Alchemical Gold and the Pursuit of the Mercurial Elixir

An Analysis of Two Alchemical Treatises from the Tibetan Buddhist Canon

in Asian Medicine
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This article focuses on the analysis of two Tibetan treatises on iatrochemistry, The Treatise on the Mercurial Elixir (Dngul chu grub pa’i bstan bcos) and the Compendium on the Transmutation into Gold (Gser ’gyur bstan bcos bsdus pa). These texts belong to the rasaśāstra genre that were translated from Sanskrit into Tibetan by Orgyenpa Rinchenpel (O rgyan pa Rin chen dpal, 1229/30–1309) and integrated into the Tibetan Buddhist Canon of the Tengyur (Bstan ’gyur). The treatises deal with the processing of mercury, which is indispensable to convert metals into gold (gser ’gyur) and to accomplish the ‘mercurial elixir’ (dngul chu’i bcud len). The texts start with the description of a ‘pink-coloured’ (dmar skya mdog) compound, which is described as the amalgam of ‘moonlight-exposed tin’ (gsha’ tshe zla ba phyogs), gold, and copper. According to the texts, mercury has to be ‘amalgamated’ (sbyor ba) with ‘minerals that devour its poisons’ (za byed khams) and with ‘eight metals that bind it’ (’ching khams brgyad); at the same time, mercury is cooked with ‘red substances’ (dmar sde tshan) and other herbal extracts, types of urine and salts, and reduced to ashes. Starting with an outline of the earliest Tibetan medical sources on mercury, I analyse the two treatises with regard to their entire materia alchemica and the respective purification methods aimed at ‘obtaining essences’ (snying stobs), which are then to be absorbed by mercury. I argue that the two thirteenth-century treatises were particularly significant in the process of consolidating pharmaceutical practices based on mercury and the merging of alchemical and medical knowledge in Tibet.

Alchemical Gold and the Pursuit of the Mercurial Elixir

An Analysis of Two Alchemical Treatises from the Tibetan Buddhist Canon

in Asian Medicine

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References

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4

Tōh 4313Bstan ’gyur (Sde dge) vol. 203 (mdo ’grel ngo) ff. 1r/1–7r/3.

5

Tōh 4313Bstan ’gyur (Sde dge) vol. 203 (mdo ’grel ngo) ff. 7r/3–8v/4. For Prafulla C. Ray’s translation of the gbb see Ray (ed.) 1956 pp. 466–73.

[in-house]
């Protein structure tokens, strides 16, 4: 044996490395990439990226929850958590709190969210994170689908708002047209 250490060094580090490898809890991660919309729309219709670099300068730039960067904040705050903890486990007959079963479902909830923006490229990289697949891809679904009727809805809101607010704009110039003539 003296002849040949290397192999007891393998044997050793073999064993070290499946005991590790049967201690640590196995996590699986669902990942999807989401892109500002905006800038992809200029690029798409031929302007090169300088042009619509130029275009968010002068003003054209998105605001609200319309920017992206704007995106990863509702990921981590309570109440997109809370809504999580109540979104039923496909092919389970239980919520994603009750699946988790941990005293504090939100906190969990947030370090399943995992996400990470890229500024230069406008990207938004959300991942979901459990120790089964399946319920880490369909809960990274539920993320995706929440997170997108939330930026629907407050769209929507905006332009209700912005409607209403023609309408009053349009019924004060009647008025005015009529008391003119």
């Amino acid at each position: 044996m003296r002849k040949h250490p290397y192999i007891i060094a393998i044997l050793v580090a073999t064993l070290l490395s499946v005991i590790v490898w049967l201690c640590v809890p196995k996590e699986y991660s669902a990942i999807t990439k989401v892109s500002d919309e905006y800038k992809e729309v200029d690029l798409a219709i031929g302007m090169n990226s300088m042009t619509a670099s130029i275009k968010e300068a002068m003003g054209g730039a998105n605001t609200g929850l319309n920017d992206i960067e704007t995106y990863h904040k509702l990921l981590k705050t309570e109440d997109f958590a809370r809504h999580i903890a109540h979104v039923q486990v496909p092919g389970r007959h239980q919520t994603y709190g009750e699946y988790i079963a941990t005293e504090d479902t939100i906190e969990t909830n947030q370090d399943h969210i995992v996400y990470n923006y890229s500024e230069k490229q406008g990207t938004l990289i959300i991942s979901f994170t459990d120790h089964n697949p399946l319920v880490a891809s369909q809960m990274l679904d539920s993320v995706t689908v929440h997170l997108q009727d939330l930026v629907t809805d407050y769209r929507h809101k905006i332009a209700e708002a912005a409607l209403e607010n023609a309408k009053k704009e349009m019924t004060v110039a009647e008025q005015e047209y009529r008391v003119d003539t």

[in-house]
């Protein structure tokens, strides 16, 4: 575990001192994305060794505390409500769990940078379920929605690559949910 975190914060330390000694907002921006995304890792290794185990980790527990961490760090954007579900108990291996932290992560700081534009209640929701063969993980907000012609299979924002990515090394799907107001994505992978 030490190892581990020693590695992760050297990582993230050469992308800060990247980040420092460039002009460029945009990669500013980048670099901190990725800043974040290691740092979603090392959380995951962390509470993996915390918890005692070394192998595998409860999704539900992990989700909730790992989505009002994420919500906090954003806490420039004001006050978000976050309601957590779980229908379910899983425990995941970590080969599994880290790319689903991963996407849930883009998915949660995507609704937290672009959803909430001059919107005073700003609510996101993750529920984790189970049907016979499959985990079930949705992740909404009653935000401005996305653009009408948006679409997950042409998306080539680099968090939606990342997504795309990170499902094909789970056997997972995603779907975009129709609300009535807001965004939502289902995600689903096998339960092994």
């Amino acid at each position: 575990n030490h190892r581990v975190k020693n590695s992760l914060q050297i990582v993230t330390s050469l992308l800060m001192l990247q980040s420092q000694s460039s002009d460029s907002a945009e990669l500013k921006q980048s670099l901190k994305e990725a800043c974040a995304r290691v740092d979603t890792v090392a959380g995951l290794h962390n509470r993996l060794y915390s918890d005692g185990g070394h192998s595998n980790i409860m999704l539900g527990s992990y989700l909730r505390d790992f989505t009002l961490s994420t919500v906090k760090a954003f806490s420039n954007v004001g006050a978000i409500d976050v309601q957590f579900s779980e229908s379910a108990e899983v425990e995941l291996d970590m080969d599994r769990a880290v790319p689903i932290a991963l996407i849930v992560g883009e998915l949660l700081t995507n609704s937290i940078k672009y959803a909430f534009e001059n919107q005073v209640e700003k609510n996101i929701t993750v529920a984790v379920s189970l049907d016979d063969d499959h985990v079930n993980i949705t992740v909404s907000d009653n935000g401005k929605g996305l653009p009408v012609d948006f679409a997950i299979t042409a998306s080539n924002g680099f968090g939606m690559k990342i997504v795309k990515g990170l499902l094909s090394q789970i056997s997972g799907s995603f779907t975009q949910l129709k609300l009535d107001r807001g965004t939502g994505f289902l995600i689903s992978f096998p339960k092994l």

6

Tōh 4313Bstan ’gyur (Pe cin) (sna tshogs ngo) vol. 114 pp. 843–59 and Tōh 4313 Bstan ’gyur (Pe cin) (sna tshogs ngo) vol. 114 pp. 860–6. Note that the Pe cin edition only provides page numbers not folios.

18

See Samuel 2010.

19

See Fenner 1979pp. 151–79.

20

Tōh 4313Bstan ’gyur (Sde dge) vol. 203 (mdo ’grel ngo) ff. 17v/1–18r/2. This work describes how to purify mercury obtain ‘the white silver’ and prepare mercury pills for medicinal and rejuvenating purposes.

25

Li 2011p. 126.

30

White 1996p. 144.

72

Dash 1986p. 74.

74

Gawa Dorjé 1995p. 74.

104

According to Gawa Dorjé 1995p. 254 this plant is Thlaspi arvense L. It could also refer to camel’s milk which is often used in these operations. See Dash 1986 p. 180.

110

According to Das 1998p. 421 this is Crataeva roxburghii. This could be a synonym of vāruṇa which is identified as Crataeva nurvala Buch.-Ham by Dash 1994b p. 201.

111

According to Dash 1994bp. 256 this is Vitex negundo.

113

See Monier-Williams 1960p. 801 and also p. 1051 where we find śatru as Asparagus racemosus L. In my opinion shatri could be Asparagus racemosus L. which according to Dash 1986 p. 56 who mentions śatāvaharī is used to prepare a kind of vinegar for processing mercury.

115

According to Gawa Dorjé 1995p. 216 this is Datura stramonium L.

116

According to Gawa Dorjé 1995p. 149 this is the Capsicum frutescens L.

122

Gawa Dorjé 1995p. 245 identifies it as Aconitum kongboense Lauener.

123

Rock salt. See Dash 1986p. 154.

126

Ibid. p. 156.

127

Ibid. p. 92. Pasang Yonten 1998 p. 203.

129

Ibid. p. 94.

137

According to Dash 1994bp. 556 this could be the ‘grasshopper’ (bye ma or bye’u). Sékhar Künga Tséring 1997 p. 177 identifies it as gurgum.

146

See White 1996pp. 209–13.

151

Wallace 2009pp. 277–300.

156

White 1996 and Samuel 2010.

Figures

  • View in gallery
    The Treatise on the Mercurial Elixir, from the Shantarakshita Library at the Central University of Tibetan Studies in Sarnath, India. This manuscript is about 300 years old and belongs to a collection that the Fourteenth Dalai Lama brought to India when fleeing Tibet. (Photo: Barbara Gerke)
  • View in gallery
    The pentagonal system of the five elements and their corresponding metals
  • View in gallery
    The lists of mahārasa and uparasa and their identifications, according to three sources83
  • View in gallery

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